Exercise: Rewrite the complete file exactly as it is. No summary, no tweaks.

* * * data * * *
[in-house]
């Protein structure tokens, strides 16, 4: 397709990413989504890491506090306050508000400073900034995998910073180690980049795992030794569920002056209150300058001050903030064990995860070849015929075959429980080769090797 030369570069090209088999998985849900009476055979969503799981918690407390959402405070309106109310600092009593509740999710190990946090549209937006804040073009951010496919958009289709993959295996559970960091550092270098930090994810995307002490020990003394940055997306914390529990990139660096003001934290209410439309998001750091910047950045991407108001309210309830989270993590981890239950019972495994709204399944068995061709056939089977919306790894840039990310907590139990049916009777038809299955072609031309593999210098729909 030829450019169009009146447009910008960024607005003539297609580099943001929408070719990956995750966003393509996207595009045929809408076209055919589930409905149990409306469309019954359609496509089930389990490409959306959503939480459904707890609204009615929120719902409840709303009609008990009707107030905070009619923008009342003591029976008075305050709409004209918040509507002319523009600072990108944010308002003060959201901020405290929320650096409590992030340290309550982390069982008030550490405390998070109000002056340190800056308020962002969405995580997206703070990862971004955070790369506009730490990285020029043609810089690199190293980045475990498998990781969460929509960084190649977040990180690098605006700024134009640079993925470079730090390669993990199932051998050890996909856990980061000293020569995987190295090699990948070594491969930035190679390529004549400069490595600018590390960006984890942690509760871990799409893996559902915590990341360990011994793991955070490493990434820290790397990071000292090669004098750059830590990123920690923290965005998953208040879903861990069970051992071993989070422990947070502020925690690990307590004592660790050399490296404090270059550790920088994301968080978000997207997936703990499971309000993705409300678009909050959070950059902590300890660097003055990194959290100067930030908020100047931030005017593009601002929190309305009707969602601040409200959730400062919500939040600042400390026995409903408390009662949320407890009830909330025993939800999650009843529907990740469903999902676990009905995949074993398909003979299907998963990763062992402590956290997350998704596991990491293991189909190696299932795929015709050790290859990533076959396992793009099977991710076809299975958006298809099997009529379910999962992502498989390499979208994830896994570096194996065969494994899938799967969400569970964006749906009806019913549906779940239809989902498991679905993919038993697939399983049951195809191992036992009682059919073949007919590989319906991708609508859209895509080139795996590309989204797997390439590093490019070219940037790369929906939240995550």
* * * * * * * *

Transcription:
[in-house]
């Protein structure tokens, strides 16, 4: 397709990413989504890491506090306050508000400073900034995998910073180690980049795992030794569920002056209150300058001050903030064990995860070849015929075959429980080769090797 030369570069090209088999998985849900009476055979969503799981918690407390959402405070309106109310600092009593509740999710190990946090549209937006804040073009951010496919958009289709993959295996559970960091550092270098930090994810995307002490020990003394940055997306914390529990990139660096003001934290209410439309998001750091910047950045991407108001309210309830989270993590981890239950019972495994709204399944068995061709056939089977919306790894840039990310907590139990049916009777038809299955072609031309593999210098729909 030829450019169009009146447009910008960024607005003539297609580099943001929408070719990956995750966003393509996207595009045929809408076209055919589930409905149990409306469309019954359609496509089930389990490409959306959503939480459904707890609204009615929120719902409840709303009609008990009707107030905070009619923008009342003591029976008075305050709409004209918040509507002319523009600072990108944010308002003060959201901020405290929320650096409590992030340290309550982390069982008030550490405390998070109000002056340190800056308020962002969405995580997206703070990862971004955070790369506009730490990285020029043609810089690199190293980045475990498998990781969460929509960084190649977040990180690098605006700024134009640079993925470079730090390669993990199932051998050890996909856990980061000293020569995987190295090699990948070594491969930035190679390529004549400069490595600018590390960006984890942690509760871990799409893996559902915590990341360990011994793991955070490493990434820290790397990071000292090669004098750059830590990123920690923290965005998953208040879903861990069970051992071993989070422990947070502020925690690990307590004592660790050399490296404090270059550790920088994301968080978000997207997936703990499971309000993705409300678009909050959070950059902590300890660097003055990194959290100067930030908020100047931030005017593009601002929190309305009707969602601040409200959730400062919500939040600042400390026995409903408390009662949320407890009830909330025993939800999650009843529907990740469903999902676990009905995949074993398909003979299907998963990763062992402590956290997350998704596991990491293991189909190696299932795929015709050790290859990533076959396992793009099977991710076809299975958006298809099997009529379910999962992502498989390499979208994830896994570096194996065969494994899938799967969400569970964006749906009806019913549906779940239809989902498991679905993919038993697939399983049951195809191992036992009682059919073949007919590989319906991708609508859209895509080139795996590309989204797997390439590093490019070219940037790369929906939240995550």